What is Sinusitis?
Sinusitis is an inflammation of the sinuses. It is often caused by a bacterial (germ) infection, but sometimes viruses and fungi (molds) can cause sinus infections. People with weak immune systems due to illness or medications are more likely to develop bacterial or fungal sinusitis. Some people with allergies can have what is called “allergic fungal sinusitis.” Acute sinus disease lasts anywhere from 3 to 8 weeks. Sinus infections lasting longer than 8 weeks are considered chronic.
Symptoms of Sinusitis
A bad cold is often mistaken for sinusitis or sinus disease. That’s because they tend to share many of the same symptoms, including:
- Facial pain, tenderness or pressure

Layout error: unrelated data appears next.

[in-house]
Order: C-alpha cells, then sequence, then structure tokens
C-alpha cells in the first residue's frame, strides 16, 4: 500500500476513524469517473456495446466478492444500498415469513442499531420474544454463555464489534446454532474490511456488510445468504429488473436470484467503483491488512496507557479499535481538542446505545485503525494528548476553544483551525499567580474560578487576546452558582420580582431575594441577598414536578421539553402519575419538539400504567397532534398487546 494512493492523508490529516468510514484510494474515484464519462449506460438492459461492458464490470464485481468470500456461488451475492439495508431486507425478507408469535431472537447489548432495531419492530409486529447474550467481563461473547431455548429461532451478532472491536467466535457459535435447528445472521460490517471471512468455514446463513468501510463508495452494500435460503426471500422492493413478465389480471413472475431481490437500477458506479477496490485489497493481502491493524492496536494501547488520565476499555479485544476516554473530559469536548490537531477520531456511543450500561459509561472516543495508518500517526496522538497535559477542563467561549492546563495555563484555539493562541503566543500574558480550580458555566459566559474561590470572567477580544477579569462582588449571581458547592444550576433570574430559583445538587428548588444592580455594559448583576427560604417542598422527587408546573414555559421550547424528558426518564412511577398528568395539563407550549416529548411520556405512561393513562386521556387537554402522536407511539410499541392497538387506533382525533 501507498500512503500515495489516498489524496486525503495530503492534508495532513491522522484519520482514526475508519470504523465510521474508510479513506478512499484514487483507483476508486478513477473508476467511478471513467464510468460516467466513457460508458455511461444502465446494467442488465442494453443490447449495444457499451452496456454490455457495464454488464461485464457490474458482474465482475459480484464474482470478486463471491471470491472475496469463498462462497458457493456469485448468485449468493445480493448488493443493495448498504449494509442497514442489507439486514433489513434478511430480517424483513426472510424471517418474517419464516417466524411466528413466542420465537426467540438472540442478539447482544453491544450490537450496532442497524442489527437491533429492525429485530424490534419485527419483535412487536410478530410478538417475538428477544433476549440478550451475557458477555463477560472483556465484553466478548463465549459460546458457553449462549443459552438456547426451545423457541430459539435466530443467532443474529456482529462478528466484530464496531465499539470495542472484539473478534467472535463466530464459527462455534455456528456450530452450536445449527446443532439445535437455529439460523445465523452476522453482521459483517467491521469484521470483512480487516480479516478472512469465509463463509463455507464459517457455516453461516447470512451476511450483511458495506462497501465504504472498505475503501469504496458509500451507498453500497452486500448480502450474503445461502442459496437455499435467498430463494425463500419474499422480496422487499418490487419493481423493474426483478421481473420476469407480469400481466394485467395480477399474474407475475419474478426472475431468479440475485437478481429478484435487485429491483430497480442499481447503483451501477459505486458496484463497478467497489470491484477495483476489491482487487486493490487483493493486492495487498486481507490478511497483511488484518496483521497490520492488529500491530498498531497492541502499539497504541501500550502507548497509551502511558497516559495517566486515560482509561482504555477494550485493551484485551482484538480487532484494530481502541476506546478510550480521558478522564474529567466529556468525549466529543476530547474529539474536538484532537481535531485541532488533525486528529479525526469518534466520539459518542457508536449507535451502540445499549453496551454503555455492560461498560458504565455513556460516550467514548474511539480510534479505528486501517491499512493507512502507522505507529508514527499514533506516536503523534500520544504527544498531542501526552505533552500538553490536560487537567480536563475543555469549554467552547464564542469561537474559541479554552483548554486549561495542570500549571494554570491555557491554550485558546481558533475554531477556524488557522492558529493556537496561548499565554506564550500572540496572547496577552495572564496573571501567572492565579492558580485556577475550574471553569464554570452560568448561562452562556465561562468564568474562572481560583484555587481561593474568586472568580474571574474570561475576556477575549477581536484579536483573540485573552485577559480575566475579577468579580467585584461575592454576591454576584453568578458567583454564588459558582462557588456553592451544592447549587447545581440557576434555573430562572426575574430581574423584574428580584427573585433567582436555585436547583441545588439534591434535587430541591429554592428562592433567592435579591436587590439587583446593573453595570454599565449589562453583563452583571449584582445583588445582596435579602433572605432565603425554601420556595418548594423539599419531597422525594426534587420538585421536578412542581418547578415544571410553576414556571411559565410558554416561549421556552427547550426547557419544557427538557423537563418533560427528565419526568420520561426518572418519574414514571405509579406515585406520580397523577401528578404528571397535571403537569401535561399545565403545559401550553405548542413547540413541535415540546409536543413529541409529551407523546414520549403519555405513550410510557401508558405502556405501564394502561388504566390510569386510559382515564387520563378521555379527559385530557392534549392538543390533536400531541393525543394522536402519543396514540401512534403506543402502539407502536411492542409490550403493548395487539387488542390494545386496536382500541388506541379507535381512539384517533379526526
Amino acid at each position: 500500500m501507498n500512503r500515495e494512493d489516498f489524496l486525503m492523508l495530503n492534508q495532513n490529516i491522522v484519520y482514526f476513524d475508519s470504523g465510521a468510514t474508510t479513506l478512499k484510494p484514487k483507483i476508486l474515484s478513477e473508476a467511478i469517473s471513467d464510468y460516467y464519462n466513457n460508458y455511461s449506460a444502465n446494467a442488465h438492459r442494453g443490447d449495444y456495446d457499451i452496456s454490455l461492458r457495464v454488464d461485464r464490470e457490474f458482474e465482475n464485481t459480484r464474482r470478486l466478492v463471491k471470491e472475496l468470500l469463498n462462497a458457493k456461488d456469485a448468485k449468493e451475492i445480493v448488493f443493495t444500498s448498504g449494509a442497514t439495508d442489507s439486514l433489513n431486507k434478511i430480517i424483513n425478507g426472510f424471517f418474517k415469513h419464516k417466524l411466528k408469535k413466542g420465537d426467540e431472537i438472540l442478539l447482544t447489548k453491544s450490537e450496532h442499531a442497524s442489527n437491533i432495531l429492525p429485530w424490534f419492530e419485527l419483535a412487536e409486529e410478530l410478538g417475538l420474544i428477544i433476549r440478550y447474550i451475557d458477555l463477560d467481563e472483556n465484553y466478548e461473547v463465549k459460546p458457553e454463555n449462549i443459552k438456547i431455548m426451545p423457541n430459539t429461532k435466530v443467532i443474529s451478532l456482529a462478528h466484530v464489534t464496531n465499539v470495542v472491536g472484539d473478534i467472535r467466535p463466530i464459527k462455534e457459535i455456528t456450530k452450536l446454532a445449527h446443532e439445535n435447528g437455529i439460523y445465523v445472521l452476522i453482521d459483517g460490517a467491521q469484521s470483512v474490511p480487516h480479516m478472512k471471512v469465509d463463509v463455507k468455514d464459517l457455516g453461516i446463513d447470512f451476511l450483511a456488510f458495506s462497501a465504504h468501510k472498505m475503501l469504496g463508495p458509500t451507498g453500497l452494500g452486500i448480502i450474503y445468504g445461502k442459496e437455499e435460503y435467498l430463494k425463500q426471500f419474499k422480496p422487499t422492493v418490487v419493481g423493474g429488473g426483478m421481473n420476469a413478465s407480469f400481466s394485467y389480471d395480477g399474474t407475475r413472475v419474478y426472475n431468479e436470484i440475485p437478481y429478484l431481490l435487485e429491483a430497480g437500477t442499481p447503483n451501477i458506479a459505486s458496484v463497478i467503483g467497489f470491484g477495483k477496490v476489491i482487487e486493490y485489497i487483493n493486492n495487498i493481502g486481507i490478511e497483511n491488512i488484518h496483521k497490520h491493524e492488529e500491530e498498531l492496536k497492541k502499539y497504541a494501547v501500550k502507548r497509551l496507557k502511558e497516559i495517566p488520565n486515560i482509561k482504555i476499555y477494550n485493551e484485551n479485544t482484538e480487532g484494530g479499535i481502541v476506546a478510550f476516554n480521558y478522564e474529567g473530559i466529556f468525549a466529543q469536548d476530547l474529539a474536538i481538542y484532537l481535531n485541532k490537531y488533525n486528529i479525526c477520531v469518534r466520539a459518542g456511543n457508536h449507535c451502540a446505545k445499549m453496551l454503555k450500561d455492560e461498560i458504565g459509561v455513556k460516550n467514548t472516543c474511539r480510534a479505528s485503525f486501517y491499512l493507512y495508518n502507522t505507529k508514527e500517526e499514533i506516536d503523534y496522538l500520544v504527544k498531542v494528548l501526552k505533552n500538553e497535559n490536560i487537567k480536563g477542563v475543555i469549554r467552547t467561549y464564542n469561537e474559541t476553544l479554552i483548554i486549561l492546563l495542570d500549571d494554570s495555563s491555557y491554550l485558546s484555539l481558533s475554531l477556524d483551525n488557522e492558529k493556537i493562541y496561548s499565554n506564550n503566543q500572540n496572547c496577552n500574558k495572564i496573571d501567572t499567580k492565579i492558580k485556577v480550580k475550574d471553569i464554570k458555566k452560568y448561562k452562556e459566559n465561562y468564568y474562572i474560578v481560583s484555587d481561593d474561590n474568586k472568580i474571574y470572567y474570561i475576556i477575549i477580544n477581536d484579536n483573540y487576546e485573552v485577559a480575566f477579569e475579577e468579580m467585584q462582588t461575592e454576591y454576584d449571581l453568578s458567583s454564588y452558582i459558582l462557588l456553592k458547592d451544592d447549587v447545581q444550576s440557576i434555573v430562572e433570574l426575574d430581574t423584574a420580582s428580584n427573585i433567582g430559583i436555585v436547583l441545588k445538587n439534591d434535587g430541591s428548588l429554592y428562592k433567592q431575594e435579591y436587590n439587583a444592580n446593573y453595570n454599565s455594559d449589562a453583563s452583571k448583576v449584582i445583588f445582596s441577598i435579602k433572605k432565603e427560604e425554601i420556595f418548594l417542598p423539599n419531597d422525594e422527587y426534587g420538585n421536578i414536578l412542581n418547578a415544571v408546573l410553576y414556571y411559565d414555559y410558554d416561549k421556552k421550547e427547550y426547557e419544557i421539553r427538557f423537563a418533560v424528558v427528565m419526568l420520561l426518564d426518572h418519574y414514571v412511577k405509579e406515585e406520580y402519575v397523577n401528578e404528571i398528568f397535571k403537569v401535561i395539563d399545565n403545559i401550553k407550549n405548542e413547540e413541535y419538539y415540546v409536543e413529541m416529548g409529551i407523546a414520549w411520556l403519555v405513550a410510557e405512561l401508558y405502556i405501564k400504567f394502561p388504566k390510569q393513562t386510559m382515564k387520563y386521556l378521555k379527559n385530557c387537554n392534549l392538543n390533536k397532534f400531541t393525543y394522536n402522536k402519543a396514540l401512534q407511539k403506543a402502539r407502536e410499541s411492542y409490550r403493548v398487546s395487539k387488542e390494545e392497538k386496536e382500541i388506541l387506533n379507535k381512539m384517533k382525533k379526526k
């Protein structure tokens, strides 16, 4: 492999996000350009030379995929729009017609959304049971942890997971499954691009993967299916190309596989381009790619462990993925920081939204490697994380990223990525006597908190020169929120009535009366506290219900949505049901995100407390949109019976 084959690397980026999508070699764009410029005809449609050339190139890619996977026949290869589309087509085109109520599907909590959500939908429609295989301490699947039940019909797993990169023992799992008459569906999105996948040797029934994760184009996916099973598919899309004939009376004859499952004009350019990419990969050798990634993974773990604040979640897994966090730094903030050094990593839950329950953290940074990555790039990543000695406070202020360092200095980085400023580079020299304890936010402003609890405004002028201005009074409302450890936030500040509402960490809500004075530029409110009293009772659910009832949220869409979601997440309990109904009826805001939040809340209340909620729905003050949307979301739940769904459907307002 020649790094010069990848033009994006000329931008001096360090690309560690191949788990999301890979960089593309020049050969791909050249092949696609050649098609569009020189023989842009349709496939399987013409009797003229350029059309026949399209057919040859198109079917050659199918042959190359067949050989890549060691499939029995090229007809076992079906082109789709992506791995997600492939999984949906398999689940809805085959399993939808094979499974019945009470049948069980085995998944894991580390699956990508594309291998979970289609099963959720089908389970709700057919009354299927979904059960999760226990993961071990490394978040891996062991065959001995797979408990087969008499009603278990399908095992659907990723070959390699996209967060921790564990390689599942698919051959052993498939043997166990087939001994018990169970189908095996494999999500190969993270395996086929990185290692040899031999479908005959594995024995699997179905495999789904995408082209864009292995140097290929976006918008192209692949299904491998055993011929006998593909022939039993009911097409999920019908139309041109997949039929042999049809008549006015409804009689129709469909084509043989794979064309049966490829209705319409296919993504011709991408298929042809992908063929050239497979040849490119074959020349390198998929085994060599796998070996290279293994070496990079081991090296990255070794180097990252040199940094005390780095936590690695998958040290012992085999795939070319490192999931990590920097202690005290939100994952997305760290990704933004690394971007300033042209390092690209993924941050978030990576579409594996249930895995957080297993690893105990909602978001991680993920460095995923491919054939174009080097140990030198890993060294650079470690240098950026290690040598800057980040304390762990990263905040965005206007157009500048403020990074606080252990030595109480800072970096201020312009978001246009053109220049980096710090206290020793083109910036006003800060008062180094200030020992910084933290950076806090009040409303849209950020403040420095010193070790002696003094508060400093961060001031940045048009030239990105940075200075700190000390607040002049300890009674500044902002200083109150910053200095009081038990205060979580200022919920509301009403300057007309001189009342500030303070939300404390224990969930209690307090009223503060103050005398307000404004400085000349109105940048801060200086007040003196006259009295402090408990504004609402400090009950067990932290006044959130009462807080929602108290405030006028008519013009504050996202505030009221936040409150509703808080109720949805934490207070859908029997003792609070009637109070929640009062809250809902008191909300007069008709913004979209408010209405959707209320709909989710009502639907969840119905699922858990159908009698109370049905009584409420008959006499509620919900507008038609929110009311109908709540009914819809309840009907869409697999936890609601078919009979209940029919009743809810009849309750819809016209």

- Runny nose
- Nasal stuffiness and congestion
- Postnasal drip
- Discolored nasal discharge
If you have a common cold, you can expect your symptoms to improve after about 2 weeks or less. However, if the symptoms are more severe and last longer than 2 weeks, it’s possible you have a sinus infection.
In most cases, sinusitis can be diagnosed by personal history and physical examination. However, if bacterial sinusitis is suspected, nasal swabs for culture and CT scans may be obtained.
Antibiotics are the standard treatments for bacterial sinusitis. Depending on the type of antibiotic, they are usually taken for 3 to 28 days. Because the sinuses are deep-seated in the bones and blood supply is limited, longer treatments may be prescribed for people with severe cases.
Over-the-counter medications can also help provide some relief. These include nasal decongestant sprays, antihistamines, and saline rinses.